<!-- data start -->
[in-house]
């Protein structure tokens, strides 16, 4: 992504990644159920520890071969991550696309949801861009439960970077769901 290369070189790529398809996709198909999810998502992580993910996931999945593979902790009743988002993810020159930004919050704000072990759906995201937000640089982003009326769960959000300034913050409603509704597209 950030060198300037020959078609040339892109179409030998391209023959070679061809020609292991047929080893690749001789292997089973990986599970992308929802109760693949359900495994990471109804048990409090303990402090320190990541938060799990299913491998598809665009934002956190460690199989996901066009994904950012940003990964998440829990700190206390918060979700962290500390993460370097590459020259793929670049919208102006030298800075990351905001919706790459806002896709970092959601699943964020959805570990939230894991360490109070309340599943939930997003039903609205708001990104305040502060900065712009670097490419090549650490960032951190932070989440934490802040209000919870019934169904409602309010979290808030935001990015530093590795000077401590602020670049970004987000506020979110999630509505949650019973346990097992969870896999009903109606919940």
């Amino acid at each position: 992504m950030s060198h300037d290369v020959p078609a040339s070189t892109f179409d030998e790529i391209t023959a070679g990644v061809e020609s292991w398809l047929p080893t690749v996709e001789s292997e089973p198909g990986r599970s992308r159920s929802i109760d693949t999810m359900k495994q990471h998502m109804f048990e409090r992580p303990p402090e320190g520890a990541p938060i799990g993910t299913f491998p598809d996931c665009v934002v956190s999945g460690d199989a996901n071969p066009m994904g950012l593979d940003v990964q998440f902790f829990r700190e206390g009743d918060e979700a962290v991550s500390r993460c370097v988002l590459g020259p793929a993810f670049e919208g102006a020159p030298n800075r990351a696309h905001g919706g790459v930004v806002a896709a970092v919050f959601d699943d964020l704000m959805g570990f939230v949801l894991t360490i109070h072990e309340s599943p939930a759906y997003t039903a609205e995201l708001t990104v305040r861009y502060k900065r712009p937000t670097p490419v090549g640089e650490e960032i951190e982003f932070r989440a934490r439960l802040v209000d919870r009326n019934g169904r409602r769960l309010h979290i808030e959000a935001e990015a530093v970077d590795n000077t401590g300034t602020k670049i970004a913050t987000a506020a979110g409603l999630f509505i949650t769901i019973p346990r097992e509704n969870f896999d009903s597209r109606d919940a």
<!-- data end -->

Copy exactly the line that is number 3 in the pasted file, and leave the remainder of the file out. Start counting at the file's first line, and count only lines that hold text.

């Amino acid at each position: 992504m950030s060198h300037d290369v020959p078609a040339s070189t892109f179409d030998e790529i391209t023959a070679g990644v061809e020609s292991w398809l047929p080893t690749v996709e001789s292997e089973p198909g990986r599970s992308r159920s929802i109760d693949t999810m359900k495994q990471h998502m109804f048990e409090r992580p303990p402090e320190g520890a990541p938060i799990g993910t299913f491998p598809d996931c665009v934002v956190s999945g460690d199989a996901n071969p066009m994904g950012l593979d940003v990964q998440f902790f829990r700190e206390g009743d918060e979700a962290v991550s500390r993460c370097v988002l590459g020259p793929a993810f670049e919208g102006a020159p030298n800075r990351a696309h905001g919706g790459v930004v806002a896709a970092v919050f959601d699943d964020l704000m959805g570990f939230v949801l894991t360490i109070h072990e309340s599943p939930a759906y997003t039903a609205e995201l708001t990104v305040r861009y502060k900065r712009p937000t670097p490419v090549g640089e650490e960032i951190e982003f932070r989440a934490r439960l802040v209000d919870r009326n019934g169904r409602r769960l309010h979290i808030e959000a935001e990015a530093v970077d590795n000077t401590g300034t602020k670049i970004a913050t987000a506020a979110g409603l999630f509505i949650t769901i019973p346990r097992e509704n969870f896999d009903s597209r109606d919940a």